OG 13 -120

This topic has expert replies
Master | Next Rank: 500 Posts
Posts: 429
Joined: Wed Sep 19, 2012 11:38 pm
Thanked: 6 times
Followed by:4 members

OG 13 -120

by [email protected] » Wed Apr 03, 2013 2:22 am



Your Answer






Global Stats

The other way to solve this
OG 120.rtf
Is there any other way to reach this answer?
(1.83 MiB) Downloaded 147 times

User avatar
Master | Next Rank: 500 Posts
Posts: 447
Joined: Sun Apr 22, 2012 7:13 am
Thanked: 46 times
Followed by:13 members
GMAT Score:700

by hemant_rajput » Wed Apr 03, 2013 4:19 am
[email protected] wrote:The other way to solve this
Why you need another way? The way mentioned in the explanation is the easiest and quickest way to solve the given question. Solution doesn't even involve any calculation.
I'm no expert, just trying to work on my skills. If I've made any mistakes please bear with me.

User avatar
GMAT Instructor
Posts: 15539
Joined: Tue May 25, 2010 12:04 pm
Location: New York, NY
Thanked: 13060 times
Followed by:1906 members
GMAT Score:790

by GMATGuruNY » Wed Apr 03, 2013 8:42 am
If s>0 and √(r/s) = s, what is r in terms of s?

A) 1/s
B) √s
C) s√s
D) s³
E) s² - s
I would recommend straight algebra:

( √(r/s) )² = s²
r/s = s²
r = s³.

The correct answer is D.

An alternate approach is to plug in an easy value for s and solve for r.

If s=2, we get:
√(r/2) = 2.

Since √4 = 2, the value under the square root -- r/2 -- must be equal to 4:
r/2 = 4.
r = 8. This is our target.

Now we plug s=2 into the answer choices to see which yields our target of 8.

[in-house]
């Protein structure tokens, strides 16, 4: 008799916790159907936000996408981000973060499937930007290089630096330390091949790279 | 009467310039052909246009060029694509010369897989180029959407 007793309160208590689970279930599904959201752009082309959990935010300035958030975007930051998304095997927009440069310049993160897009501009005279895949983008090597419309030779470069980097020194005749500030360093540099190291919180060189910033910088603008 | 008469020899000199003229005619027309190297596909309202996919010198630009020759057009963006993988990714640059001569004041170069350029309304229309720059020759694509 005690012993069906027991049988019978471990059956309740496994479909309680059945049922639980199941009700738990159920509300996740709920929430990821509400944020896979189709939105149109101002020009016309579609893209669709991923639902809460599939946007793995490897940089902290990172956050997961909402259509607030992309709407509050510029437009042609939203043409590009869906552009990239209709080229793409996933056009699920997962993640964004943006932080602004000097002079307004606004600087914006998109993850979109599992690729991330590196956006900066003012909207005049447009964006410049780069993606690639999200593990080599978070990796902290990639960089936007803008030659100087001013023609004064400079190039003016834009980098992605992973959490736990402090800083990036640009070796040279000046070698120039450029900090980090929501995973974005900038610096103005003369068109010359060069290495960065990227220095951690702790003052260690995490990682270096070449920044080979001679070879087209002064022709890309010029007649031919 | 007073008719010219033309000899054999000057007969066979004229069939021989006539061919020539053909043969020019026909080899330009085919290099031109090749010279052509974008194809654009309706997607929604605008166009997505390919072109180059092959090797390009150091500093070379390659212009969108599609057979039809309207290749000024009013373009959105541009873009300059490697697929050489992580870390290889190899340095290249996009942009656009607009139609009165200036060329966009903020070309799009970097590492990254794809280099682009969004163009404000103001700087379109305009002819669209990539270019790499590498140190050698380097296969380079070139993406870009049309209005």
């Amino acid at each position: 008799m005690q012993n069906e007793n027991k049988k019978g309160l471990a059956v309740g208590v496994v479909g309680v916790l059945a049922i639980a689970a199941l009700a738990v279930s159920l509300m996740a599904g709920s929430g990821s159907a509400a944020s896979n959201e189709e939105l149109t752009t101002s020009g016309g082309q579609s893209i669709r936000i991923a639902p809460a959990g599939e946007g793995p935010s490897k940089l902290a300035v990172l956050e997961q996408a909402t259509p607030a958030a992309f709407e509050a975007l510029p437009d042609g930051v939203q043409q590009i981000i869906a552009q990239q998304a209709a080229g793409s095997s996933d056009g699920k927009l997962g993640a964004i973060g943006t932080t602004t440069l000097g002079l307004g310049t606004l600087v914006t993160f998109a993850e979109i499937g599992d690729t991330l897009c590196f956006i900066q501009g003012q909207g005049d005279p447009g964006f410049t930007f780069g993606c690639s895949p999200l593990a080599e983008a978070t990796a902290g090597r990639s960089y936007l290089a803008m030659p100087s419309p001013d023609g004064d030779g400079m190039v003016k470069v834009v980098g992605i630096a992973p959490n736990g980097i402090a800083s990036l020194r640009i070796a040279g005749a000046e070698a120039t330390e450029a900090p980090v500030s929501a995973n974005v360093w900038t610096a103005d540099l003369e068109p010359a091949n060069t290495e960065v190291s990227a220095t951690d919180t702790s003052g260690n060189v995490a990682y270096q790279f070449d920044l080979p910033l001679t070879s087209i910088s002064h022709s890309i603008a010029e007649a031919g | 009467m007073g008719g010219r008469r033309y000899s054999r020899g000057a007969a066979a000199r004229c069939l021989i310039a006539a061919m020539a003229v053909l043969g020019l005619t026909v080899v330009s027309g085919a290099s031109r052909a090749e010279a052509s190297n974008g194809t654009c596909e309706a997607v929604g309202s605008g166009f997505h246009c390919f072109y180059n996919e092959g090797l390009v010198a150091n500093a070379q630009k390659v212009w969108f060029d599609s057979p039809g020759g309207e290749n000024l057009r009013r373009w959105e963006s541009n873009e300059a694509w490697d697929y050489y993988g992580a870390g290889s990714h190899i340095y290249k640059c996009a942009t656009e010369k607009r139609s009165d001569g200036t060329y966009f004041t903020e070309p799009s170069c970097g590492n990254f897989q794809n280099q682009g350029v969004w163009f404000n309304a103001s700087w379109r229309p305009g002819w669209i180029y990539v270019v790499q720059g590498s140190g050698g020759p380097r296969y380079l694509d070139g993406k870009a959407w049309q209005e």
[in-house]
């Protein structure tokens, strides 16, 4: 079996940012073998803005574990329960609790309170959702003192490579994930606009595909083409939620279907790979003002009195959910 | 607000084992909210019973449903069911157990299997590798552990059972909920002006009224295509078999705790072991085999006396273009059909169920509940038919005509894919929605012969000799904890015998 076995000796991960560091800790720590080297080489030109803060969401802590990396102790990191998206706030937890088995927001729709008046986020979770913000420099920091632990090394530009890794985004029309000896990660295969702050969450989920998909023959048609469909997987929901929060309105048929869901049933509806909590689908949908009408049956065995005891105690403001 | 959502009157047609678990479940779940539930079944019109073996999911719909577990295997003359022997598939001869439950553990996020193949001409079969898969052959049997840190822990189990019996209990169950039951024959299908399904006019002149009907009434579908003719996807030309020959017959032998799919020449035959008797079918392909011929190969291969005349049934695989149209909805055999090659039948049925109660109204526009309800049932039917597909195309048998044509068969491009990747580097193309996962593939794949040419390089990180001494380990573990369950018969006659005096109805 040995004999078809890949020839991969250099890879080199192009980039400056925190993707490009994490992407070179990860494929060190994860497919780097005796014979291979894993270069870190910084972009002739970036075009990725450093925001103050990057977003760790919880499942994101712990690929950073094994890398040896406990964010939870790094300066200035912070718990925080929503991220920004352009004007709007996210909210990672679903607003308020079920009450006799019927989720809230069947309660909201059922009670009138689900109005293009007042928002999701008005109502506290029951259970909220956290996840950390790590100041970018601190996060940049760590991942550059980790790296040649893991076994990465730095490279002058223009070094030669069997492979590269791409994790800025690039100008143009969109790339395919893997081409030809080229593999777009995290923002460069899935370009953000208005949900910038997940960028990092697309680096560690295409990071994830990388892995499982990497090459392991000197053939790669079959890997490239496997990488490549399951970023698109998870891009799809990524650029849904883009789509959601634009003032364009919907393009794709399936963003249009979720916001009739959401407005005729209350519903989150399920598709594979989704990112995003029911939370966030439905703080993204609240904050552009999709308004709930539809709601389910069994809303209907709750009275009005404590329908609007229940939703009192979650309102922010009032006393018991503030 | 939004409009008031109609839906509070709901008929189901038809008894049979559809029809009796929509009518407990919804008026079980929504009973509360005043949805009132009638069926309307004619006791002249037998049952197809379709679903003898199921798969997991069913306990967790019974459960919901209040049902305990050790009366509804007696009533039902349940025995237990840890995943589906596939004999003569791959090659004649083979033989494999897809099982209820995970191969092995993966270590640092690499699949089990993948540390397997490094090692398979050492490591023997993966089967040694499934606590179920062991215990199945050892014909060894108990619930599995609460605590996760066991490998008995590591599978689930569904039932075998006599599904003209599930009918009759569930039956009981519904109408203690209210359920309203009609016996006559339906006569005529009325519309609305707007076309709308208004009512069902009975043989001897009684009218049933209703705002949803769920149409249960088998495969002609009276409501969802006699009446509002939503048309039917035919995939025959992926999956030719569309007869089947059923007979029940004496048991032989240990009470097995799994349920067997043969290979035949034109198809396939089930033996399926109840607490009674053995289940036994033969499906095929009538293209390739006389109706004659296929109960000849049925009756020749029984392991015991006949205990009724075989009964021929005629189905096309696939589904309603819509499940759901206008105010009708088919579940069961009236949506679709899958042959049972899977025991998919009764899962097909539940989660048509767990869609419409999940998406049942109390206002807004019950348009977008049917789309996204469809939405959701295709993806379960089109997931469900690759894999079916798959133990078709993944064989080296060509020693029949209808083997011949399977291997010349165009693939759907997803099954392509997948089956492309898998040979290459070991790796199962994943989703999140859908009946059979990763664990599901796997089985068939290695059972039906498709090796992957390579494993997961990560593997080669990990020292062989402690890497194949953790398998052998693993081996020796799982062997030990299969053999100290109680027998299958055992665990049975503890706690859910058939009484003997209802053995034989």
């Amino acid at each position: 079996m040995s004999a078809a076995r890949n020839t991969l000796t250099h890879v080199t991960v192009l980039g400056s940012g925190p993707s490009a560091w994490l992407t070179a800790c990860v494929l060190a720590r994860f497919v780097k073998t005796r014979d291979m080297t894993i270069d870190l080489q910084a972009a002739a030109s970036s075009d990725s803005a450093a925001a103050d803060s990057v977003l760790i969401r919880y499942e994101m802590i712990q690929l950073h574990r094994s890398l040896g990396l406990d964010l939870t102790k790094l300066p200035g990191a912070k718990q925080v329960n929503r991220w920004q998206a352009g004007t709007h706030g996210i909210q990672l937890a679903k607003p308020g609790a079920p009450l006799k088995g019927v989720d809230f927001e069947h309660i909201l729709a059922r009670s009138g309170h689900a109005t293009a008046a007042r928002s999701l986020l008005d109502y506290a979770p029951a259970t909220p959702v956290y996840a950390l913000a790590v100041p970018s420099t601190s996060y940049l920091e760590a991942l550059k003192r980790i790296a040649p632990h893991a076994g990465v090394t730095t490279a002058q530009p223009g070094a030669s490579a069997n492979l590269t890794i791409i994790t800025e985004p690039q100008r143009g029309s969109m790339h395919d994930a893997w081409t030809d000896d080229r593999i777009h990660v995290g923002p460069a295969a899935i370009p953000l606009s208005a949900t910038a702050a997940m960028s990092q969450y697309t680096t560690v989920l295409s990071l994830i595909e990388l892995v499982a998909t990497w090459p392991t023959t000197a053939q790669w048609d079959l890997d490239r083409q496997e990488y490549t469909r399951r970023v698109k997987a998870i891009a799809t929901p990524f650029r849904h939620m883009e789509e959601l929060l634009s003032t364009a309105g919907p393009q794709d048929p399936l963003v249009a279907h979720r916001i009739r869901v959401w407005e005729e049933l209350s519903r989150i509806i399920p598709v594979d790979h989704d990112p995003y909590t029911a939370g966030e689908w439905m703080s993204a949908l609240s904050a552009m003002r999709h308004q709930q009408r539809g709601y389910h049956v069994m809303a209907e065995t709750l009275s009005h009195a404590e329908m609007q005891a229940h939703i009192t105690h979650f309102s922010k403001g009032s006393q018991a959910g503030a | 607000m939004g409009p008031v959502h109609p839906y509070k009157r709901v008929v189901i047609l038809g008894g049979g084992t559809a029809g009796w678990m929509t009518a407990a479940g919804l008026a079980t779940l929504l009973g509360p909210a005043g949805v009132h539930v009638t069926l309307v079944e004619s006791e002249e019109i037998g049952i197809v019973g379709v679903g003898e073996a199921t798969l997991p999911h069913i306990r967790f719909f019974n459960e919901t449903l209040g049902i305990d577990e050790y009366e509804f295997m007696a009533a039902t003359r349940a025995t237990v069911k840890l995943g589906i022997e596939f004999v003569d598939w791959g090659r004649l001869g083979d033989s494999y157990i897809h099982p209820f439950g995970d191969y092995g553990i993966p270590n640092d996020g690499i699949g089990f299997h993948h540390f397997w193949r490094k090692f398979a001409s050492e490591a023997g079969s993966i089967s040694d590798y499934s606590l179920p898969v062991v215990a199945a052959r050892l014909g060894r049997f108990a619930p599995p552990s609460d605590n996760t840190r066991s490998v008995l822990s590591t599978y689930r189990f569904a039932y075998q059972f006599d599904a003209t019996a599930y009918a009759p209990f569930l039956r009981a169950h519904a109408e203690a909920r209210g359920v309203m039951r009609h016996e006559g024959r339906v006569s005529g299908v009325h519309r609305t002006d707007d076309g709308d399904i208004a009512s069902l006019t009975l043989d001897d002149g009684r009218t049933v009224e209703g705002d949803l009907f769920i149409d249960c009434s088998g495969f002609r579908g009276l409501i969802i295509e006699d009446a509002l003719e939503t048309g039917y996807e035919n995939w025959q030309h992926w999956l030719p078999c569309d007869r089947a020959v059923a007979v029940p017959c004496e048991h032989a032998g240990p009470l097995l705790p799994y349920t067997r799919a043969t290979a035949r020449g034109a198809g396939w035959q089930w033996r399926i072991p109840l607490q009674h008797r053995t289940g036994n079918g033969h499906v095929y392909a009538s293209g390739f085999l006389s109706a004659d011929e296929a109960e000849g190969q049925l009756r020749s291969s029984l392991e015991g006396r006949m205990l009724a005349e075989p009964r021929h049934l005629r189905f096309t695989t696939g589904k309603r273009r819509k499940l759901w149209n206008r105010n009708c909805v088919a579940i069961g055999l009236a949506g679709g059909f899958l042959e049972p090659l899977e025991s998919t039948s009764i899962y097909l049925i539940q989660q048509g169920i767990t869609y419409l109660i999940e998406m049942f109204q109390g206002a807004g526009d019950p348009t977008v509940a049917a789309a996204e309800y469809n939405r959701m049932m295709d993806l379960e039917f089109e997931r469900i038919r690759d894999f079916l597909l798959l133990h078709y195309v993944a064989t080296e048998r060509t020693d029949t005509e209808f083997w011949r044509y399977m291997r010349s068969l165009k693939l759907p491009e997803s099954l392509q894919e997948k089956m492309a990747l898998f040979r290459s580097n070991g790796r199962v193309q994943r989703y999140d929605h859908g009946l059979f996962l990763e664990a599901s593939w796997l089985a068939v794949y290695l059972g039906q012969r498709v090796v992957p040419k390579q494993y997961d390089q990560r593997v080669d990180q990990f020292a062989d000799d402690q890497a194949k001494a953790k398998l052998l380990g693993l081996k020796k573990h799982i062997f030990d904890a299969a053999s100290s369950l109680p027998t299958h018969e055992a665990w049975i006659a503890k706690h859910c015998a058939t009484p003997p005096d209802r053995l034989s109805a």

Only D works:
s³ = 2³ = 8.

For this problem, algebra seems easier and more efficient.
Private tutor exclusively for the GMAT and GRE, with over 20 years of experience.
Followed here and elsewhere by over 1900 test-takers.
I have worked with students based in the US, Australia, Taiwan, China, Tajikistan, Kuwait, Saudi Arabia -- a long list of countries.
My students have been admitted to HBS, CBS, Tuck, Yale, Stern, Fuqua -- a long list of top programs.

As a tutor, I don't simply teach you how I would approach problems.
I unlock the best way for YOU to solve problems.

For more information, please email me (Mitch Hunt) at [email protected].
Student Review #1
Student Review #2
Student Review #3


User avatar
GMAT Instructor
Posts: 16207
Joined: Mon Dec 08, 2008 6:26 pm
Location: Vancouver, BC
Thanked: 5254 times
Followed by:1268 members
GMAT Score:770

by Brent@GMATPrepNow » Wed Aug 30, 2017 1:31 pm
If s > 0 and √(r/s) = s, what is r in terms of s ?

(A) 1/s
(B) √s
(C) s√s
(D) s^3
(E) s^2 - s
Let's test some values that satisfy the given equation √(r/s) = s

For example, r = 125 and s = 5 satisfies the equation √(r/s) = s

What is r in terms of s ?
Check the answer choices to see which one yields 125 when s = 5

(A) 1/5 ≠ 125 ELIMINATE
(B) √5 ≠ 125 ELIMINATE
(C) 5√5 ≠ 125 ELIMINATE
(D) 5^3 = 125 KEEP!!
(E) 5^2 - 5 ≠ 125 ELIMINATE

Answer: D
Brent Hanneson - Creator of GMATPrepNow.com

GMAT Instructor
Posts: 2630
Joined: Wed Sep 12, 2012 3:32 pm
Location: East Bay all the way
Thanked: 625 times
Followed by:119 members
GMAT Score:780

by Matt@VeritasPrep » Wed Aug 30, 2017 5:10 pm
Brent, resurrecting threads! A GMAT expert and a necromancer ... :D

Another way to do this one:

√(r/s) = s

square both sides:

r/s = s * s

multiply both sides by s:

r = s * s * s


User avatar
Elite Legendary Member
Posts: 10392
Joined: Sun Jun 23, 2013 6:38 pm
Location: Palo Alto, CA
Thanked: 2867 times
Followed by:511 members
GMAT Score:800

Re: OG 13 -120

by [email protected] » Sat Apr 24, 2021 7:48 pm
Hi All,

We’re told that S > 0 and root(R/S) = S. We’re asked for the value of R in terms of S.

Typically, when the phrase “in terms of” appears in a question, an Algebraic approach is required. However, this question can be solved rather easily by TESTing VALUES.

IF… S = 2, then root(R/S) = 2… meaning that R/2 has to equal 4. This means that R = 8… so we’re looking for an answer that equals 8 when S = 2. The answers are simple enough that you should be able to find the correct answer in a matter of seconds…

Final Answer: D

GMAT Assassins aren’t born, they’re made,
Contact Rich at [email protected]